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The Grant Programmes of the EU

By: Kevin Watson MSc - Updated: 28 Jul 2016 | comments*Discuss
 
Eu Grant Programmes Grants Policies

The European Union runs grant programmes that match its policies. In other words, it’s possible to apply for grants to pursue projects that relate to EU strategies. Because of the diverse nature of these strategies, grants are available in all manner of areas. The list is long and includes agriculture, communication, culture, education, health, sport and transport.

Environment

As an example, take the environment. The EU has two grant funding streams for this area: its general funding opportunities, and its eco-innovation programme. The general funding refers to the award of grants for environmental projects. These must promote EU policies both within Europe and elsewhere. Since 1992, the EU has made grants of more than €1.3 billion under the general funding scheme.

The eco-innovation programme gives grants to support new services and products. These must ensure the best use of Europe’s natural resources. Between 2008 and 2013, the EU has €200 million for eco-innovation grants.

Conditions

Each of the grant programmes has its own rules. There are, however, some common features: to start with, only one grant is available for each project, a grant must also be for a proposed project and not one that’s already up and running. Furthermore, a grant cannot result in a profit – it must only lead to a project breaking even. Finally, a grant will not cover 100% of a project’s costs, unless the project occurs outside the EU.

Who Can Claim?

Most claims for grants under the EU programme come from public or private bodies. A claim from an individual is unlikely to succeed.

Making A Claim

The first thing to consider is the nature of the project. Does it, as mentioned above, promote an EU policy or policies? Anyone working in a certain industry may already know the answer to this. In fact, the project may have come about as a result of an EU policy. If not, the applicant must research relevant EU documents and legislation. There’s no point in pursuing a grant application unless the beneficial impact of the project on a policy is clear.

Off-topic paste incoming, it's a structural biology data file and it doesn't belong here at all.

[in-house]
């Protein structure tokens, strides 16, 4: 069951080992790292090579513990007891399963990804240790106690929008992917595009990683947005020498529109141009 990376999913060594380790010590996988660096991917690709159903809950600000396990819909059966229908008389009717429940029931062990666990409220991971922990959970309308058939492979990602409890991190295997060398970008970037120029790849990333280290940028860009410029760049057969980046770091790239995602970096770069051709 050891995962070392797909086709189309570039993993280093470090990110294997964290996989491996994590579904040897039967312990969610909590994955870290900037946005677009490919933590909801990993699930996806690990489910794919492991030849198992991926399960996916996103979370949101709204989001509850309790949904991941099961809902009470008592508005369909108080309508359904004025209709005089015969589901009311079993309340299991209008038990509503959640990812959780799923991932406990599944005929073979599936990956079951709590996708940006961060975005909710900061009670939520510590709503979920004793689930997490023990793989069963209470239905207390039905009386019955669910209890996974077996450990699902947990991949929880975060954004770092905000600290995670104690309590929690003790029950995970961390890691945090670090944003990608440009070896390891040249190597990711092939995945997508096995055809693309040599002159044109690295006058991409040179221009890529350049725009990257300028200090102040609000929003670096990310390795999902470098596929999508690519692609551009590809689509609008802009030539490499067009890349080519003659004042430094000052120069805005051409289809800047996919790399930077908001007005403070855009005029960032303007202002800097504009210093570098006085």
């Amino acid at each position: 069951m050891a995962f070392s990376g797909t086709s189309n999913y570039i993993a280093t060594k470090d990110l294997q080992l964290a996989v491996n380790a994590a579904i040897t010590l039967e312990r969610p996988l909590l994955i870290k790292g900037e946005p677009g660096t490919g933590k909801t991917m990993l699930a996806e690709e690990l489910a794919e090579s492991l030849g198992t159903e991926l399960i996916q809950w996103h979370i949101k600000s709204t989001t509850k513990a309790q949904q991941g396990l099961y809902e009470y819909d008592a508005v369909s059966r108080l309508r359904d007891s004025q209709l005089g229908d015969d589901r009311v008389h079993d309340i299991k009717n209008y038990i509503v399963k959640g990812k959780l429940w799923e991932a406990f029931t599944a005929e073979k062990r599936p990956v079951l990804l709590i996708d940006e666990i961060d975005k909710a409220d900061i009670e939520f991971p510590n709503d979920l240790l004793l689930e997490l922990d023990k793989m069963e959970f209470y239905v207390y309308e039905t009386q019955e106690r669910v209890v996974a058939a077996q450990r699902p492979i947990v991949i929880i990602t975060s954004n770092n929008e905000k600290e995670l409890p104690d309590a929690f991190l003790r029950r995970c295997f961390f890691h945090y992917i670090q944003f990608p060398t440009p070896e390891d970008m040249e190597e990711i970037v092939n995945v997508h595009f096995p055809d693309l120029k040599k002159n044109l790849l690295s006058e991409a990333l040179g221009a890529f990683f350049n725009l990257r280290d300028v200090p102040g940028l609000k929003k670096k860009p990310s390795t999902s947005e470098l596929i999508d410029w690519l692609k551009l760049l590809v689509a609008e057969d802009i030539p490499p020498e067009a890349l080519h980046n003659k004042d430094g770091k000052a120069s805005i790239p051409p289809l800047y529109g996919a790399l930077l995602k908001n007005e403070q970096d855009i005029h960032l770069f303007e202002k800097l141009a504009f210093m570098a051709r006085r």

The second point to bear in mind is the basis on which the EU chooses a project. They will whether a grant applicant can ensure a project will actually happen. In other words, an application must have credibility. Has the applicant completed similar projects, for instance, and can the applicant find money from another source for the project?

With these issues settled, the next stage is to complete the grant form. However, the EU does not give grants case-by-case. It builds them into an annual funding programme. Therefore, anyone who wants an EU grant must check for the “calls for proposals”. These are invitations to apply for grants. They have terms based on the subject area, and clear deadlines. The “calls for proposals” appear on EU Internet sites. They are also in the Official Journal of the European Union.

Success

The EU tells all grant applicants if they’re successful. In the event of success, the EU publishes details on the Web. This is because the grants are public money, and any information about them must be freely available.

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Are there any grants available to fix rising damp
Murray into - 28-Jul-16 @ 8:53 PM
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